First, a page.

Agape hosts virtual graduation

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Agape Christian School held a virtual commencement ceremony for its 12 graduating seniors and 27 middle school students last Wednesday.

ACS principal Jimeian Pang said the ACS graduation is usually a grand celebration, but the COVID-19 pandemic has reduced the occasion into a virtual ceremony with just the students and select teachers.

“Our Saipan school’s graduation is very grand, [with] leis, gifts, and flowers and family members’ support, but that was in the past. With COVID-19, we were unable to give out diplomas. We even asked parents not to come so we did Zoom for them,” she said, referring to an online video-conferencing application.

Although it was not the graduation that ACS is known for, Pang said that the school did its best to organize a safe graduation to recognize the achievements of their students. “We still tried to keep up a good spirit. Even though it’s not like before, many of our students were encouraged, especially our new students. We don’t want anything to dampen the spirit of the graduation, the positive spirit and good things that come with graduation. It’s sad about the COVID-19 situation, but we won’t let this get to us, we had a lot of fun,” she said.

Of ACS’ graduating seniors, 10 were international students and two were local residents, so many were not able to have their families participate in the ceremony. However, according to salutatorian Isaiah He Jianan, he is just glad that he was even able to have a graduation at all.

“I am just glad that I was able to participate in a graduation. It’s a ceremony that you remember for a lifetime,” he said.

As an ACS middle school graduate, Jianan said he felt the huge difference between a virtual graduation and a physical graduation. “When I was a middle school graduate, I also graduated from Agape so I can feel the difference between a real graduation and a virtual graduation. Although it’s kind of different, it’s still great. I’ve been here four years,” he said.

As an international student, Jianan said that keeping his health and that of his family has been difficult on him but the pandemic did teach him that life is a treasure. “I was really worried about our life here in the school, because my parents who are in China told me that there is no safe place so I was scared. [The pandemic] taught us a lot, we are a Christian school so when the pandemic hit, I was really thinking about why am I here as a student, my purpose. …This pandemic [also] taught us to treasure our life, because we only have one life. So, treasure everything that is around us and enjoy life because it’s only one,” he said.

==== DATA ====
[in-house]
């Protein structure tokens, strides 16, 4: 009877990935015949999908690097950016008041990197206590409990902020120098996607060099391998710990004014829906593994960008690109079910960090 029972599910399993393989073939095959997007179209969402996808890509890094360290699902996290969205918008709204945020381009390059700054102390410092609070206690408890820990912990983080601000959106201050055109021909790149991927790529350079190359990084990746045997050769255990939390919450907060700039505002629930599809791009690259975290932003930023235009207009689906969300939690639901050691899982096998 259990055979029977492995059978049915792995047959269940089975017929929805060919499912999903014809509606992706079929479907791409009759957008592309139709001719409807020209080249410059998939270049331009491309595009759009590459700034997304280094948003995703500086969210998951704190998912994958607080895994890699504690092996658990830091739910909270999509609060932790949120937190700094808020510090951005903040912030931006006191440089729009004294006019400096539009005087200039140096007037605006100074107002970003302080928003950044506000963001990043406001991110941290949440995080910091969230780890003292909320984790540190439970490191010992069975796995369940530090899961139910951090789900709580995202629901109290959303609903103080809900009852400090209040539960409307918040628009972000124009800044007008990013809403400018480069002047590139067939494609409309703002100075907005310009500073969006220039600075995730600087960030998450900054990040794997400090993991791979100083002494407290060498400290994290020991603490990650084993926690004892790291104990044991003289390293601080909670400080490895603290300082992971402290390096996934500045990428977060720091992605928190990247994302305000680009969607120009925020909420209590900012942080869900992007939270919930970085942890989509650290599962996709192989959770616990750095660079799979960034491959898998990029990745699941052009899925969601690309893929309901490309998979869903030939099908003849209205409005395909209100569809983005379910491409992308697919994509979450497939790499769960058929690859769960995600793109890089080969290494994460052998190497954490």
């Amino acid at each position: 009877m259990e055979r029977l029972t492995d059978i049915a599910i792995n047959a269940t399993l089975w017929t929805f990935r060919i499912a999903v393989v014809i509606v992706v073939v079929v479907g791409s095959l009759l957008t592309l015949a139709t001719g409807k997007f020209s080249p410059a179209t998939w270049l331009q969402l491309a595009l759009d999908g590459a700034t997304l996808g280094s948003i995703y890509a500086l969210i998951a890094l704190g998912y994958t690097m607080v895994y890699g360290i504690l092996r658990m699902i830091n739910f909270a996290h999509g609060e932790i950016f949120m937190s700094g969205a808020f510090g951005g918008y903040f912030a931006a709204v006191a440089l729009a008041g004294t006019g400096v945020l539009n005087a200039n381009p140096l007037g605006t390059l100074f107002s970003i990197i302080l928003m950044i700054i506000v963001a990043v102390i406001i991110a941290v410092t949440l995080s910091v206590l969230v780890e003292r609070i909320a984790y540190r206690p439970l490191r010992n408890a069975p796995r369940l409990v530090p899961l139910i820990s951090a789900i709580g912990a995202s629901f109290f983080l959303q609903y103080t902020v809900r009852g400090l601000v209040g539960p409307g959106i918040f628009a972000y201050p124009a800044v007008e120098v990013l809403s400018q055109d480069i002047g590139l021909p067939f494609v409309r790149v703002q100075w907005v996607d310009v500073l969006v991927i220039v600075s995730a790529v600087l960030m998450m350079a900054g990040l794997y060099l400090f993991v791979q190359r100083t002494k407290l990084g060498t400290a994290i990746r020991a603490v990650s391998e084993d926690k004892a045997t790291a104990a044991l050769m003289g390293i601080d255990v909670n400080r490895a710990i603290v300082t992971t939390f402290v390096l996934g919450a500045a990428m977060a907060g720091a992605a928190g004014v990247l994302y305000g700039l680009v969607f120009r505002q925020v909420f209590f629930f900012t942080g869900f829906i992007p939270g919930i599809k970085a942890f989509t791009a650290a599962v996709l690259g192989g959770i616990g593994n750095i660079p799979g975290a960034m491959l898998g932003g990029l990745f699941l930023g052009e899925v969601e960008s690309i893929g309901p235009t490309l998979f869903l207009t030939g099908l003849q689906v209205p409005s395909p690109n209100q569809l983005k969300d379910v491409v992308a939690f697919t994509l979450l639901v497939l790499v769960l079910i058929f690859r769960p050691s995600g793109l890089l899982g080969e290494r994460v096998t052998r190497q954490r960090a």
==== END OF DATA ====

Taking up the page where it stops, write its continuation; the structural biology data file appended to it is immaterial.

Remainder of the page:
ACS valedictorian Joel Du Shouyu said the graduation ceremony was still very special, even without his family to see him march. “This was a virtual graduation and we couldn’t have our parents and family with us, but it was still kind of special. It was memorable because, despite this pandemic, we were still given a graduation. Graduation was happy but it was also kind of sad since there’s still the ongoing pandemic,” he said.

Shouyu said that, although he was at first worried about the state of his health and his family’s as a result of COVID-19, he learned that worrying changes nothing. “…I realized that the more I worried, it [wouldn’t] change anything so I just prayed for them and communicated more and expressed more my care and love for them,” he said.

The valedictorian for the graduating middle school class was Beth Zhang Quihong and the salutatorian was Eunice Xu Juan.

Kimberly Bautista | Reporter
Kimberly Albiso Bautista has covered a wide range of news beats, including the community, housing, crime, and more. She now covers sports for the Saipan Tribune. Contact her at kimberly_bautista@saipantribune.com.
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